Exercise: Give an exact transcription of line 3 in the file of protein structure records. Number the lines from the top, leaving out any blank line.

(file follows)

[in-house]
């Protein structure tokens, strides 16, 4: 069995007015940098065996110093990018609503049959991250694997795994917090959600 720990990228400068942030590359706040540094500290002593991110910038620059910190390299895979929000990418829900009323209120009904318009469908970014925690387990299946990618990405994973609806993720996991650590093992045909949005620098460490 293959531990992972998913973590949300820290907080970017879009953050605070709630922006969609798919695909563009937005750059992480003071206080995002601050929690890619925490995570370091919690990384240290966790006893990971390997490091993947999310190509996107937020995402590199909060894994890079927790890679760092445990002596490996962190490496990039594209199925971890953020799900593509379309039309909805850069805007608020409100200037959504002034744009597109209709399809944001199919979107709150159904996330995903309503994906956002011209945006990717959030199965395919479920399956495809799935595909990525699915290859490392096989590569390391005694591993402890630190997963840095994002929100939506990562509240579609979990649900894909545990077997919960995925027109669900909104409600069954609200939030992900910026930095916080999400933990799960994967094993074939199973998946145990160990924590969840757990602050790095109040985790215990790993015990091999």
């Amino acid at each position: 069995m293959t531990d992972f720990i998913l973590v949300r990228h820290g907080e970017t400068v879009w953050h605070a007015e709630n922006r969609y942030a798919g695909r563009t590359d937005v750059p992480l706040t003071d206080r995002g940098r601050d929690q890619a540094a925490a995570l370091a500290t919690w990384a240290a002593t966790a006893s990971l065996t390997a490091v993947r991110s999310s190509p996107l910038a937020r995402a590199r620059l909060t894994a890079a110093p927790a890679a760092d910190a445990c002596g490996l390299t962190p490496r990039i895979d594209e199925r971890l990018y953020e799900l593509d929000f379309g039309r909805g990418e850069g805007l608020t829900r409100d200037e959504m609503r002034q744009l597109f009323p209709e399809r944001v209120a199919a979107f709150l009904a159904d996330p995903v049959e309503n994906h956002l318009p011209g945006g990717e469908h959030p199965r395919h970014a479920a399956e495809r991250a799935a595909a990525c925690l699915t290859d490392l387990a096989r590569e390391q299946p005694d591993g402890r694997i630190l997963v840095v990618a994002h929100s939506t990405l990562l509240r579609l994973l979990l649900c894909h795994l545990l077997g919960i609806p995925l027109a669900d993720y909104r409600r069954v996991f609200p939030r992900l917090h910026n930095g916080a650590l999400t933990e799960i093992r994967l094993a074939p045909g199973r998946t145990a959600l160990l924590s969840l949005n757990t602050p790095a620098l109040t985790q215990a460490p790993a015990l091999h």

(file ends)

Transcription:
């Amino acid at each position: 069995m293959t531990d992972f720990i998913l973590v949300r990228h820290g907080e970017t400068v879009w953050h605070a007015e709630n922006r969609y942030a798919g695909r563009t590359d937005v750059p992480l706040t003071d206080r995002g940098r601050d929690q890619a540094a925490a995570l370091a500290t919690w990384a240290a002593t966790a006893s990971l065996t390997a490091v993947r991110s999310s190509p996107l910038a937020r995402a590199r620059l909060t894994a890079a110093p927790a890679a760092d910190a445990c002596g490996l390299t962190p490496r990039i895979d594209e199925r971890l990018y953020e799900l593509d929000f379309g039309r909805g990418e850069g805007l608020t829900r409100d200037e959504m609503r002034q744009l597109f009323p209709e399809r944001v209120a199919a979107f709150l009904a159904d996330p995903v049959e309503n994906h956002l318009p011209g945006g990717e469908h959030p199965r395919h970014a479920a399956e495809r991250a799935a595909a990525c925690l699915t290859d490392l387990a096989r590569e390391q299946p005694d591993g402890r694997i630190l997963v840095v990618a994002h929100s939506t990405l990562l509240r579609l994973l979990l649900c894909h795994l545990l077997g919960i609806p995925l027109a669900d993720y909104r409600r069954v996991f609200p939030r992900l917090h910026n930095g916080a650590l999400t933990e799960i093992r994967l094993a074939p045909g199973r998946t145990a959600l160990l924590s969840l949005n757990t602050p790095a620098l109040t985790q215990a460490p790993a015990l091999h």